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Figure 2: Simple bar diagram for the symptoms distribution of all subjects

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Table 2: Symptoms distribution of all subjects

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The size of lump was divided based on the maximum diameter. Size of lump <3 cm in diameter was considered as small size, those between 3 and 5 cm as intermediate size, and those >5 cm as giant size. Most of the patients 65.8% had lump size <3 cm [Figure 3] and [Table 3].
Figure 3: Simple bar diagram for the lump size (in cm) distribution of all subjects

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Table 3: Lump size (in cm) distribution of all subjects

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63.3% of patients who presented with BBD were diagnosed as fibroadenoma, followed by 16.67% cases with fibroadenosis, 4.17% cases with nonspecific mastitis, 5% cases with galactocele, 2.5% cases with atypical ductal hyperplasia and duct ectasia, respectively, 1.67% cases with simple cyst, intraductal papilloma, phyllodes tumor, respectively, and 0.8% cases with cyst [Figure 4] and [Figure 5], [Table 4].
Figure 4: Simple bar diagram for the breast disease distribution of all subjects

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Figure 5: Cluster bar diagram for the association between breast disease and age (in years)

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Table 4: Breast disease distribution of all subjects

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Also 52.6% cases of fibroadenoma presented in the age group of 21–30 years, followed by 35.5% between age group 11 and 20 years. 50% cases of fibroadenosis presented in the age group of 31–40 years, followed by 45% between age group 21 and 30 years. 100% cases of nonspecific mastitis presented in the age group of 21–30 years. 50% cases of galactocele presented in the age group of 11–20 years, followed by 33.3% cases presented between age group 21 and 30 years and 16.7% cases presented between age group 31 and 40 years, respectively. 66.7% cases of atypical ductal hyperplasia and duct ectasia presented between age group 31 and 40 years. 100% cases of cysts, intraductal papilloma, and phyllodes tumor presented between age group 31 and 40 years [Table 5].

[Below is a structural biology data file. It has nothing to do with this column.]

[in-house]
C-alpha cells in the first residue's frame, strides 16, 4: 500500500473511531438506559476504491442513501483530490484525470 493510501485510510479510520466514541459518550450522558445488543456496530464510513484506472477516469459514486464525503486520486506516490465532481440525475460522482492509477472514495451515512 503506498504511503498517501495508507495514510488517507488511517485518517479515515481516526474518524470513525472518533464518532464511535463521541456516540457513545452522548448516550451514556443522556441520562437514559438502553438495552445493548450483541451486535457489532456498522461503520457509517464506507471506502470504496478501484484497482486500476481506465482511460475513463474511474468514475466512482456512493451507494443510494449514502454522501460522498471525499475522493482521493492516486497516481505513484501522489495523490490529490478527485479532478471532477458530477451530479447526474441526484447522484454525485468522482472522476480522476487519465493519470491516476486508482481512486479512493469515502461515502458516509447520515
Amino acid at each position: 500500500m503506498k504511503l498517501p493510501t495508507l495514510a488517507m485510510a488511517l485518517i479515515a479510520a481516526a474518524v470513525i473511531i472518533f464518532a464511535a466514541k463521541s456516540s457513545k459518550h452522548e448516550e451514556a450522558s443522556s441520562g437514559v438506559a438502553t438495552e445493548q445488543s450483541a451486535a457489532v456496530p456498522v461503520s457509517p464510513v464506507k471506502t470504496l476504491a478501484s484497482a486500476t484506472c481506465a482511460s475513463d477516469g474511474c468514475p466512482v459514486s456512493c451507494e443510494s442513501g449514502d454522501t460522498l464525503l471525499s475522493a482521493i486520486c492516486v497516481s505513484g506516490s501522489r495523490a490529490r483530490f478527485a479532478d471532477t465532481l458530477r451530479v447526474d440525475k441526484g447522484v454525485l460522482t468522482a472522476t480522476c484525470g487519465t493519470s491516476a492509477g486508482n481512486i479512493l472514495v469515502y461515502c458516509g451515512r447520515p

Table 5: Association between breast disease and age (in years)

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Regarding the laterality of the disease, 49.7% presented with breast pathology on left side, followed by 48.3% presented with pathology on right side and 2.5% had bilateral lesions [Figure 6] and [Table 6]. With regards to the number of lesions, 96.67% cases presented with single lesion and 3.33% cases presented with multiple lesions [Figure 7] and [Table 7].
Figure 6: Simple bar diagram for the side distribution of all subjects

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Table 6: Side distribution of all subjects

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Figure 7: Pie diagram for the number of lesions distribution of all subjects

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Table 7: Number of lesions distribution of all subjects

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It was also observed that there was a significant positive correlation between clinical examination and FNAC/HPE of BBD. However, on clinical examination, 5 cases of fibroadenosis, 2 cases of nonspecific mastitis, 1 case of atypical ductal hyperplasia, 3 cases of cyst, and 1 case of intraductal papilloma were diagnosed as fibroadenoma. Of the 20 cases of fibroadenosis, 5 cases were diagnosed as fibroadenoma and 4 cases were diagnosed as galactocele on clinical examination. Of the 20 cases of nonspecific mastitis, 2 cases were diagnosed as fibroadenoma, 2 cases were diagnosed as fibroadenosis, and 1 case was diagnosed as galactocele on clinical examination. Of the 3 cases of atypical hyperplasia, 1 case was diagnosed as fibroadenoma and 2 cases were diagnosed as fibroadenosis. Of the 3 cases of duct ectasia, 1 case was diagnosed as intraductal papilloma. Of the 2 cases of intraductal papilloma, 1 case was diagnosed as fibroadenoma and 1 case was diagnosed as duct ectasia [Figure 8] and [Table 8].